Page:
Police

Lifeline Fiji signs MOU with Fiji Police for counselling services

In a bid to promote and develop cooperation in the field of development of counselling services with regards to suicide, a Memorandum of Understanding (MOU) was signed between the Fiji Police Force and Lifeline Fiji this morning at the Fiji Police Headquarters in Nabua. The MOU will see the development of counselling services and the […]

Luke Nacei

August 8, 2016 11:35 am

In a bid to promote and develop cooperation in the field of development of counselling services with regards to suicide, a Memorandum of Understanding (MOU) was signed between the Fiji Police Force and Lifeline Fiji this morning at the Fiji Police Headquarters in Nabua.

Commissioner of Police Brigadier General Sitiveni Qiliho signs the MOU with Lifeline Fiji Executive Director Archana Mani. (Fiji Police Force)
Commissioner of Police Brigadier General Sitiveni Qiliho signs the MOU with Lifeline Fiji Executive Director Archana Mani. (Fiji Police Force)

The MOU will see the development of counselling services and the promotion and management of emotional wellbeing of Police officers with the aim of reducing the vulnerability of the general public to suicide and to other major crimes and incidents.

A total of 55 suicide cases were recorded this year compared to 75 for the same period last year while the attempted suicide figures are 56 compared to 73.

In a statement, Commissioner of Police Brigadier-General Sitiveni Qiliho said the partnership was timely as suicide cases were becoming too prevalent.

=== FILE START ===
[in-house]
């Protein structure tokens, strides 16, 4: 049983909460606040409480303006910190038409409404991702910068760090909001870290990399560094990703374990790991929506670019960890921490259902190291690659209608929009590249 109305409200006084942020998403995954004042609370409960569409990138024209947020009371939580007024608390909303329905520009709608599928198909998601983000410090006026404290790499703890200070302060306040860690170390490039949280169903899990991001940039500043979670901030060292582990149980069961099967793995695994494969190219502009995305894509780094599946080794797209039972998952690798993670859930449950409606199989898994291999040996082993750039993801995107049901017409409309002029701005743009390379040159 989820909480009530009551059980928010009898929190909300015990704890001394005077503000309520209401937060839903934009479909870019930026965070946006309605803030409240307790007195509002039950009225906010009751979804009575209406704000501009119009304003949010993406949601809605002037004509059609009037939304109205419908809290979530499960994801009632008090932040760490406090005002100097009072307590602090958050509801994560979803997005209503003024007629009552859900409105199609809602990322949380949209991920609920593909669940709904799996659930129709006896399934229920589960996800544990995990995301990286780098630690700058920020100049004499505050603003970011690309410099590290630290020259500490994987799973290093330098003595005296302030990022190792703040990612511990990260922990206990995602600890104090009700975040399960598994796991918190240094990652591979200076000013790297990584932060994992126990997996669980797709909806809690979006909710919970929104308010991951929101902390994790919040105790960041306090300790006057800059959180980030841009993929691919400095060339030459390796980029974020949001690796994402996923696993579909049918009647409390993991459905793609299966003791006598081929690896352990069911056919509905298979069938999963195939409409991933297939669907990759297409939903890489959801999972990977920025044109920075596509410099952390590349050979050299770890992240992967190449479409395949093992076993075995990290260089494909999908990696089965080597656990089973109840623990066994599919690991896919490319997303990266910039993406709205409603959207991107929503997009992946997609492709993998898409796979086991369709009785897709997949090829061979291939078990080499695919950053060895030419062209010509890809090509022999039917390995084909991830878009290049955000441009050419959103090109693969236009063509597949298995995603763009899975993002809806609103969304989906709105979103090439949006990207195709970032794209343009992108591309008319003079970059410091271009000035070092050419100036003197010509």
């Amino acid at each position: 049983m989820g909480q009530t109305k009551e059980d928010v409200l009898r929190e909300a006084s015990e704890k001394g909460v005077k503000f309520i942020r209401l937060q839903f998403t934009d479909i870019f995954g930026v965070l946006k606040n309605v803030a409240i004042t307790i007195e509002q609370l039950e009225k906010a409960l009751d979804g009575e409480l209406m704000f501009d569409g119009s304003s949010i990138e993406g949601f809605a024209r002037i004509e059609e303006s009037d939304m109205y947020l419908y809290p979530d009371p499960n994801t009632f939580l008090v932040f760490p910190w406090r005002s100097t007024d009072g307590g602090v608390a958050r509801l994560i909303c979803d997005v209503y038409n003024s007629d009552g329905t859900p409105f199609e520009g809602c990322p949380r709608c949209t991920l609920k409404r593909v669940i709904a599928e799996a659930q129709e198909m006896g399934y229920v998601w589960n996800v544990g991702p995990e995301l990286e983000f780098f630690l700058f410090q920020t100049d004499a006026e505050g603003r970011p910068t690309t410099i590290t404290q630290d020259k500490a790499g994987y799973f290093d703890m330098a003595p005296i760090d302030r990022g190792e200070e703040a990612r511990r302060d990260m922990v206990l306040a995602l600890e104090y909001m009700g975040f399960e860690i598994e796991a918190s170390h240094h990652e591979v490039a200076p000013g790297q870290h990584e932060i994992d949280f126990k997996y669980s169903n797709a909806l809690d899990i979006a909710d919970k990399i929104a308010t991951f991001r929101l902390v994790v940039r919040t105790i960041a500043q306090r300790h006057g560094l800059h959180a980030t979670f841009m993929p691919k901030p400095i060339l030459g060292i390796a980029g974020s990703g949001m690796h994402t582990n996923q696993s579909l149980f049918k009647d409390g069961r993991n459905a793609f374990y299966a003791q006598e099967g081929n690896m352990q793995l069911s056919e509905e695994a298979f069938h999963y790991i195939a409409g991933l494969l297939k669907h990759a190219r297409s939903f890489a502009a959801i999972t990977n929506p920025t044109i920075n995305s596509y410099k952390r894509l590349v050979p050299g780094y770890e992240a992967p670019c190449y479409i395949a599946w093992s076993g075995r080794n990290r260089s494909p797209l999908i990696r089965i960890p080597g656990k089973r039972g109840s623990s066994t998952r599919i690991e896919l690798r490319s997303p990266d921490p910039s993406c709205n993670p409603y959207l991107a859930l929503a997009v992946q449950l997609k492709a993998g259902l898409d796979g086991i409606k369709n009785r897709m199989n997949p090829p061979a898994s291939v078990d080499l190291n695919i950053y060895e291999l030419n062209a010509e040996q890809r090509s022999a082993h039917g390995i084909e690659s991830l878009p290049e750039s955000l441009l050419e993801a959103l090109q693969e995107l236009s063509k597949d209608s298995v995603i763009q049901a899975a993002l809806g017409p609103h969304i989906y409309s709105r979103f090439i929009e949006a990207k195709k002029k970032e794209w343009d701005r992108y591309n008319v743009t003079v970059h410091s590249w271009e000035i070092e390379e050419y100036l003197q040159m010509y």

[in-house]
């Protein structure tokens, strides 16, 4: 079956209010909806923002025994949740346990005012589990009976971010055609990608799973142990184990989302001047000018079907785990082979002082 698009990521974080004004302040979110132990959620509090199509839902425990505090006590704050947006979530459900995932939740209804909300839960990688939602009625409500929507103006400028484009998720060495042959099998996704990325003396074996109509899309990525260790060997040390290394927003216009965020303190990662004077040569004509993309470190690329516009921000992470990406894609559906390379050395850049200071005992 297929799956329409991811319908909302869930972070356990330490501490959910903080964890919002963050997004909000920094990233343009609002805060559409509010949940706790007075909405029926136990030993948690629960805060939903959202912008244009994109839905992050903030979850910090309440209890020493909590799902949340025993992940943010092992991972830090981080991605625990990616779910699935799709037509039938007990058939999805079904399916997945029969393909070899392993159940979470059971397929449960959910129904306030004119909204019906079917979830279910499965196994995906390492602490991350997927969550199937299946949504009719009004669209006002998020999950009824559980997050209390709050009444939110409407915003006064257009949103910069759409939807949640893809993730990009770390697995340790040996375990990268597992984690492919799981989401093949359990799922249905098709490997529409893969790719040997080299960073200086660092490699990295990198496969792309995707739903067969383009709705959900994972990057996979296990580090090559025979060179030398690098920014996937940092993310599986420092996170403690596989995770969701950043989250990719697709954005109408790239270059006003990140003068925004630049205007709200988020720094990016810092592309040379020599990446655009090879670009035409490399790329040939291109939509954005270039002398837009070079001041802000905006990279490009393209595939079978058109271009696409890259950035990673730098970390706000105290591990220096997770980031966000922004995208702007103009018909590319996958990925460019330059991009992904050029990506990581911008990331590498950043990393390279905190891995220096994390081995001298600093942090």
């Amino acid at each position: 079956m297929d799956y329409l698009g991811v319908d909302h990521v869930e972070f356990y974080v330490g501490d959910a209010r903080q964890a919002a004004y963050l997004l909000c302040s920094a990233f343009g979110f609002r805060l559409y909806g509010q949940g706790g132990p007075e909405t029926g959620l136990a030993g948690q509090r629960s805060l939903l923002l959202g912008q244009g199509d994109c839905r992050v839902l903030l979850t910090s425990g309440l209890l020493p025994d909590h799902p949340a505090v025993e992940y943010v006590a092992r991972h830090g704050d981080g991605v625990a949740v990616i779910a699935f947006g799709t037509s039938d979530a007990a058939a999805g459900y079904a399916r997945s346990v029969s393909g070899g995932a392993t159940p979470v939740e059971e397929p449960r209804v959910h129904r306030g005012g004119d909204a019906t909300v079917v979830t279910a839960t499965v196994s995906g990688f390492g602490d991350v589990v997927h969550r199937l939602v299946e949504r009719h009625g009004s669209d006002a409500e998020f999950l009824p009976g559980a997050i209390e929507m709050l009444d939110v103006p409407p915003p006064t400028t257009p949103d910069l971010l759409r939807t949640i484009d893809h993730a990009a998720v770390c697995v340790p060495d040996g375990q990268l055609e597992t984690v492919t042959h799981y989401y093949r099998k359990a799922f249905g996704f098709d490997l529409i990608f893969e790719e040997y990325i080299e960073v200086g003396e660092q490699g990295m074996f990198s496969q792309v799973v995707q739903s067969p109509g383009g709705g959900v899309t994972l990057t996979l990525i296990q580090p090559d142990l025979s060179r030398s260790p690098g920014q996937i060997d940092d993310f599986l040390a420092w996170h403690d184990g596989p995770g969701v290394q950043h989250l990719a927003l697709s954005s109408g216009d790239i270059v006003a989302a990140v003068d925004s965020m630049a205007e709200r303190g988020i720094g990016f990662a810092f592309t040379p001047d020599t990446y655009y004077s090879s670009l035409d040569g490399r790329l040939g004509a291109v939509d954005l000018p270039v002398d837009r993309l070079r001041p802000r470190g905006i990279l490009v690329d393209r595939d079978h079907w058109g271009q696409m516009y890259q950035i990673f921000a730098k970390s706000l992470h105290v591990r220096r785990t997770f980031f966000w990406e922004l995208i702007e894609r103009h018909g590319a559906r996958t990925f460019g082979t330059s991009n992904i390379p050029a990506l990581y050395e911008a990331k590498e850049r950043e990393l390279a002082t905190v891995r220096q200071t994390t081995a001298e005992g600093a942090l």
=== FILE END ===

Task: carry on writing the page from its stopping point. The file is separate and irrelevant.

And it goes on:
QILIHO: “It’s alarming to see the number of suicide and attempted suicide cases arising from issues that could have been avoided such as relationships gone wrong or people feeling pressured.”

He said they were happy to have Lifeline on board to cater for professional assistance needed.

QILIHO: “We are happy that we have Lifeline on board and now we can call you and get your professional help because Police are not qualified counsellors even though people think that we are supposed to be but that’s something I believe should be left to qualified counsellors as our job is to investigate.”

Lifeline Fiji executive director Archana Mani said they were eager to get the newly formed working relationship underway.

MANI: “We are happy to partner with the Fiji Police Force with regards to addressing the issue of suicide and attempted suicide cases as they have a pivotal role in reducing the statistics.”

The MOU will not only focus on victims of suicide and attempted suicide cases, but will see Lifeline Fiji provide support in the counselling of police officers on stress management and self-care as well as provide debriefing services to Police returning from stressful outings and expeditions.

Ms Mani also said they will also be providing training to Police officers so that both parties can realize the full potential of the MOU.

MANI: “We will now be looking at providing training to Police officers who are on the frontline as they are the ones who are directly dealing with these issues.”

Ms Mani is calling on members of the public to make use of their toll-free National Crisis Line by calling 132454.

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